About 8 years ago I went fishing with a buddy in Shenandoah National Park, on a stream that didn’t have a trail along its banks for several miles. It was April, the fishing was superb, and I was having a lovely time until I realized the shadows were getting kind of long.
Even though I had a paper topo map with me, I had no idea how far I was from the “take out” – a trail that crossed the stream somewhere between 2 and 4 miles upstream from where we were fishing. We began a forced bushwhack up the streambed, and didn’t get back to our car until about half an hour after sunset. This was too close for comfort. As soon as I got home I ordered a handheld GPS from Amazon.
It took me a few years, but now I use the GPS a fair amount, especially when I need to bushwhack. But even if you’re hiking on trails, it’s helpful to keep you oriented in places you’ve never been before, and to estimate accurately how far you still have to go. It’s also a great way to record where you’ve been, and to make personal maps to share with friends or for future reference.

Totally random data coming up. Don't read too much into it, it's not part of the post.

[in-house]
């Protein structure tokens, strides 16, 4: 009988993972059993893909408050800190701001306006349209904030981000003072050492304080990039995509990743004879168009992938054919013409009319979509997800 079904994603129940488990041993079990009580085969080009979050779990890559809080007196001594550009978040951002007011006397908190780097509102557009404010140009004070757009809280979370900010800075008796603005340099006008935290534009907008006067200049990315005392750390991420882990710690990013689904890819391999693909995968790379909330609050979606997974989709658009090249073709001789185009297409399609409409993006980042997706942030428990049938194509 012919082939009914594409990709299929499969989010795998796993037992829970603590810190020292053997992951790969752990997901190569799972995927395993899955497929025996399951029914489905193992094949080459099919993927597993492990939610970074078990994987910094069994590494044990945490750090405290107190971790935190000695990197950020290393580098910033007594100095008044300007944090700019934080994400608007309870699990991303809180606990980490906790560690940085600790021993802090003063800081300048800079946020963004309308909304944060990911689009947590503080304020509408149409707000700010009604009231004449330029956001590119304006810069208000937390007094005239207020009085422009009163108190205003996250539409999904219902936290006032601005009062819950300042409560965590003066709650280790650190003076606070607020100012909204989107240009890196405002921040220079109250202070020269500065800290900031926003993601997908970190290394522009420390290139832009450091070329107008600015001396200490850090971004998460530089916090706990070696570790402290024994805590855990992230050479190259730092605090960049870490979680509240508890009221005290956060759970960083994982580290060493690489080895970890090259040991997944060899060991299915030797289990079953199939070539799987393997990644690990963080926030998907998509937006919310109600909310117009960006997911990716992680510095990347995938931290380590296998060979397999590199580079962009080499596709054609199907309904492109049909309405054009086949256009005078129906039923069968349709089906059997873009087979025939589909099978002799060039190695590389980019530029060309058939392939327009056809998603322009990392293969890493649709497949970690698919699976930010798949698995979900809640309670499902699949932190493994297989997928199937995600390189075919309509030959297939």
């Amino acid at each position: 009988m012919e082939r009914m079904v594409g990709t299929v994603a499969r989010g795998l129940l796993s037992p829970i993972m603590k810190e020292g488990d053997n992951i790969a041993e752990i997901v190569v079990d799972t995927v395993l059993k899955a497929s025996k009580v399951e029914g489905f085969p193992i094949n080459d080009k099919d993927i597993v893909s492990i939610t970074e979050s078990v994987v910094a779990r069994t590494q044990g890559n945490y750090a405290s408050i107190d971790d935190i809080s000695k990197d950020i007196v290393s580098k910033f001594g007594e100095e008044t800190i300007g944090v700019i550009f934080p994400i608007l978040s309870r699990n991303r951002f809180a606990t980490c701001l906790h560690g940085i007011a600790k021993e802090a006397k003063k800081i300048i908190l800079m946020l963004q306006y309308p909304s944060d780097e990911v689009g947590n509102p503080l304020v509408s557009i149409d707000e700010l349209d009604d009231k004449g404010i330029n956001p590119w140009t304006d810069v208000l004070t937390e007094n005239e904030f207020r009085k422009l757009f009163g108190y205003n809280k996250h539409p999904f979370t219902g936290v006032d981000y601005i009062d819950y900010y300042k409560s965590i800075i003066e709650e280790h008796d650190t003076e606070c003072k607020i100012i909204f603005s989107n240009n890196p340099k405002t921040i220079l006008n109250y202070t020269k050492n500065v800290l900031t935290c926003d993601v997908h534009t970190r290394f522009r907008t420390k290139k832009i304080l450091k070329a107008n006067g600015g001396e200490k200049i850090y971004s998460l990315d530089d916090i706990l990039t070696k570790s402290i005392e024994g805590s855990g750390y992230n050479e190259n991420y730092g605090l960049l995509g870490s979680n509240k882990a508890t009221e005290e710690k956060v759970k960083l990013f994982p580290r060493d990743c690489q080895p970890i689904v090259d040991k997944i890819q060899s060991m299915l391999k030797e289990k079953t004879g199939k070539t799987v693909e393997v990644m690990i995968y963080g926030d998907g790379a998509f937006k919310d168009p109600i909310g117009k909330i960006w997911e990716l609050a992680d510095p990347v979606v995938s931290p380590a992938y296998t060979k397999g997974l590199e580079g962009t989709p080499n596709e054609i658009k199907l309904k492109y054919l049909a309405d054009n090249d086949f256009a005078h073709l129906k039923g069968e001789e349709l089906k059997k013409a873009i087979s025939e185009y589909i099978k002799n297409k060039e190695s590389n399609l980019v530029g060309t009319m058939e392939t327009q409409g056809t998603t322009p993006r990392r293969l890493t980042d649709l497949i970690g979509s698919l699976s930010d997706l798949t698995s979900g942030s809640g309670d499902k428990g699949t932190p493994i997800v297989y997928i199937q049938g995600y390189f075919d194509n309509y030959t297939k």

A comprehensive guide to using a GPS is well beyond the scope of this website, but I thought it would be useful to share a few tips. Send me an email if you think more information would be helpful and I’ll consider expanding this information.
What Kind of GPS should I Use?
If you don’t use a GPS very often, you may want to consider using the GPS in your smartphone. But be careful! Three issues you need to worry about.
- The GPS chip in your phone will continue to work even if your phone loses a signal, but the background map may not. If you’re lucky (and especially if you’ve been looking at the area you’re heading for) the maps may be in your phone’s cache. But you’ll want to keep the phone on as long as possible and as close to your destination as possible while you still have a signal.
- Phones aren’t waterproof. Make sure you get yourself a waterproof case, or a zip lock freezer bag, and make sure it’s completely sealed before heading outdoors. An easy way to “brick” your phone is to get it wet.